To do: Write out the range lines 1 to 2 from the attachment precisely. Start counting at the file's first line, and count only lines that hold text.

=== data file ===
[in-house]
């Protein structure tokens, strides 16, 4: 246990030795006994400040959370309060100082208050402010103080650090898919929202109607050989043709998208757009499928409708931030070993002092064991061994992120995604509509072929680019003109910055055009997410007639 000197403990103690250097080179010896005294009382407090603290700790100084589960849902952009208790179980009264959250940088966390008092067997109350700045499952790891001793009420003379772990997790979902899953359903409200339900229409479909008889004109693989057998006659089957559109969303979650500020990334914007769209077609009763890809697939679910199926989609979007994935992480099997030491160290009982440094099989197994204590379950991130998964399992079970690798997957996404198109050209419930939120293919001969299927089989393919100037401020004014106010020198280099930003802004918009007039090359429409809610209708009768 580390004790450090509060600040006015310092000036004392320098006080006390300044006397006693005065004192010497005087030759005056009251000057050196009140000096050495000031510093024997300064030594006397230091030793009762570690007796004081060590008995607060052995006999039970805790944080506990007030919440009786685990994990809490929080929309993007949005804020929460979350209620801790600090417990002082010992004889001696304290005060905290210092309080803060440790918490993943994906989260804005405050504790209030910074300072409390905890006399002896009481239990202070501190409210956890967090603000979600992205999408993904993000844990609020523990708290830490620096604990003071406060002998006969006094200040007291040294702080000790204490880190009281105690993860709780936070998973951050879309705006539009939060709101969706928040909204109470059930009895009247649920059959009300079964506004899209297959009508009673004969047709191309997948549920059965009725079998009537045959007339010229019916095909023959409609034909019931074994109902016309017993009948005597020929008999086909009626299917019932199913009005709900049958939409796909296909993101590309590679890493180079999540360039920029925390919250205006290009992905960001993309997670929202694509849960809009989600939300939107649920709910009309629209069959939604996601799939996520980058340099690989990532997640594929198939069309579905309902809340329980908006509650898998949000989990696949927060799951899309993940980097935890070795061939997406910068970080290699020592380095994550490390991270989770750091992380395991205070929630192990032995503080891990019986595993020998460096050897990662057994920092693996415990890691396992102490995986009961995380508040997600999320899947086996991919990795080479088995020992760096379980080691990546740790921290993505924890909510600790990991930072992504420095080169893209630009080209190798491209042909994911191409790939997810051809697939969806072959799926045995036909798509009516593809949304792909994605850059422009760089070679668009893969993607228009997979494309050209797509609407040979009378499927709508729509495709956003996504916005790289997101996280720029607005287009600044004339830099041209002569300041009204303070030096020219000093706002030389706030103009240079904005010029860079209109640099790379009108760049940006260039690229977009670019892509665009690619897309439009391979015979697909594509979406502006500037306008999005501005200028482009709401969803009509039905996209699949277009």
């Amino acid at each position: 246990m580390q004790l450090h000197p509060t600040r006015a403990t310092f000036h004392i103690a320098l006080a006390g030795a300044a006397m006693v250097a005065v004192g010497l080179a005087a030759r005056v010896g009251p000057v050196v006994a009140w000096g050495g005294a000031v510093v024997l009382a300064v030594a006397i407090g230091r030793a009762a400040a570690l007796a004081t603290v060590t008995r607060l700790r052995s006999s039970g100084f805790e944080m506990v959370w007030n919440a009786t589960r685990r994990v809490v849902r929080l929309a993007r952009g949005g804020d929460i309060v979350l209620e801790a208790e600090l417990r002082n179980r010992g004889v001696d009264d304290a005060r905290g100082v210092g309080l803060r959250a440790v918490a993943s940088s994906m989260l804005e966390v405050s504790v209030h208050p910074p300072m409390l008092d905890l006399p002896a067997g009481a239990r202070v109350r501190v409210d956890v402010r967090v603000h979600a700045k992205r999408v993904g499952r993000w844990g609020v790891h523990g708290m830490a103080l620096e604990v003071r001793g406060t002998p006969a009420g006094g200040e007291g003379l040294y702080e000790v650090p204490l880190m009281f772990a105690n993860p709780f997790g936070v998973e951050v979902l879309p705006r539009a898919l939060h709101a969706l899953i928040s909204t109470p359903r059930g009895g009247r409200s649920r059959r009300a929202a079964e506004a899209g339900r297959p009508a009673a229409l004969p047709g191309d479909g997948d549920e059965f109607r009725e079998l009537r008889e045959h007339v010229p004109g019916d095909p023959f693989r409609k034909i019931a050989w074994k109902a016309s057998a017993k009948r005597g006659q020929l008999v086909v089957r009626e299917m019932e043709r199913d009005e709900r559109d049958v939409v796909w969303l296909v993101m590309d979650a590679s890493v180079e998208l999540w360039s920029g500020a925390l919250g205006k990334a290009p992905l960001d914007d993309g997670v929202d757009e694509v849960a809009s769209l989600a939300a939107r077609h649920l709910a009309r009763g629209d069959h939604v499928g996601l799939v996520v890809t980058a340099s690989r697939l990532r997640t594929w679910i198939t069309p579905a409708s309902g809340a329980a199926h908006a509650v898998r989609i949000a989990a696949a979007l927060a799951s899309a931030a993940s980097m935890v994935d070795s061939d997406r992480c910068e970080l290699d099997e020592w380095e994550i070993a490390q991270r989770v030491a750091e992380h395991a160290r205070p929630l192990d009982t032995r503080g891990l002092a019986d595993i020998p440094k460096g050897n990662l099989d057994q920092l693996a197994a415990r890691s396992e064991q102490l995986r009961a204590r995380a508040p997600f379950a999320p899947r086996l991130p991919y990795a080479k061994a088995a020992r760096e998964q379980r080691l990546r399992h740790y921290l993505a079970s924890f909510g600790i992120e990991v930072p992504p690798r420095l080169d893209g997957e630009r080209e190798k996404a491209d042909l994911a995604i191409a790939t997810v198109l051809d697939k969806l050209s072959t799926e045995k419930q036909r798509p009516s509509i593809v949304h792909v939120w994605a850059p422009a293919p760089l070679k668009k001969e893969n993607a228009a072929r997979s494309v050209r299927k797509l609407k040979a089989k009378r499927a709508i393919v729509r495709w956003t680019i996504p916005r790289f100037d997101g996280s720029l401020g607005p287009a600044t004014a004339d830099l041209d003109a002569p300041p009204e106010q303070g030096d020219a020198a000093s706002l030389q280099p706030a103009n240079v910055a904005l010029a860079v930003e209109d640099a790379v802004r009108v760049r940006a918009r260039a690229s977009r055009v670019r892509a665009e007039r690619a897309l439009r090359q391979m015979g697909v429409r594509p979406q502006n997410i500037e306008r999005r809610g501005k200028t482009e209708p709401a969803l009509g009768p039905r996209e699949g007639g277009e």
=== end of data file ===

[in-house]
């Protein structure tokens, strides 16, 4: 246990030795006994400040959370309060100082208050402010103080650090898919929202109607050989043709998208757009499928409708931030070993002092064991061994992120995604509509072929680019003109910055055009997410007639 000197403990103690250097080179010896005294009382407090603290700790100084589960849902952009208790179980009264959250940088966390008092067997109350700045499952790891001793009420003379772990997790979902899953359903409200339900229409479909008889004109693989057998006659089957559109969303979650500020990334914007769209077609009763890809697939679910199926989609979007994935992480099997030491160290009982440094099989197994204590379950991130998964399992079970690798997957996404198109050209419930939120293919001969299927089989393919100037401020004014106010020198280099930003802004918009007039090359429409809610209708009768 580390004790450090509060600040006015310092000036004392320098006080006390300044006397006693005065004192010497005087030759005056009251000057050196009140000096050495000031510093024997300064030594006397230091030793009762570690007796004081060590008995607060052995006999039970805790944080506990007030919440009786685990994990809490929080929309993007949005804020929460979350209620801790600090417990002082010992004889001696304290005060905290210092309080803060440790918490993943994906989260804005405050504790209030910074300072409390905890006399002896009481239990202070501190409210956890967090603000979600992205999408993904993000844990609020523990708290830490620096604990003071406060002998006969006094200040007291040294702080000790204490880190009281105690993860709780936070998973951050879309705006539009939060709101969706928040909204109470059930009895009247649920059959009300079964506004899209297959009508009673004969047709191309997948549920059965009725079998009537045959007339010229019916095909023959409609034909019931074994109902016309017993009948005597020929008999086909009626299917019932199913009005709900049958939409796909296909993101590309590679890493180079999540360039920029925390919250205006290009992905960001993309997670929202694509849960809009989600939300939107649920709910009309629209069959939604996601799939996520980058340099690989990532997640594929198939069309579905309902809340329980908006509650898998949000989990696949927060799951899309993940980097935890070795061939997406910068970080290699020592380095994550490390991270989770750091992380395991205070929630192990032995503080891990019986595993020998460096050897990662057994920092693996415990890691396992102490995986009961995380508040997600999320899947086996991919990795080479088995020992760096379980080691990546740790921290993505924890909510600790990991930072992504420095080169893209630009080209190798491209042909994911191409790939997810051809697939969806072959799926045995036909798509009516593809949304792909994605850059422009760089070679668009893969993607228009997979494309050209797509609407040979009378499927709508729509495709956003996504916005790289997101996280720029607005287009600044004339830099041209002569300041009204303070030096020219000093706002030389706030103009240079904005010029860079209109640099790379009108760049940006260039690229977009670019892509665009690619897309439009391979015979697909594509979406502006500037306008999005501005200028482009709401969803009509039905996209699949277009």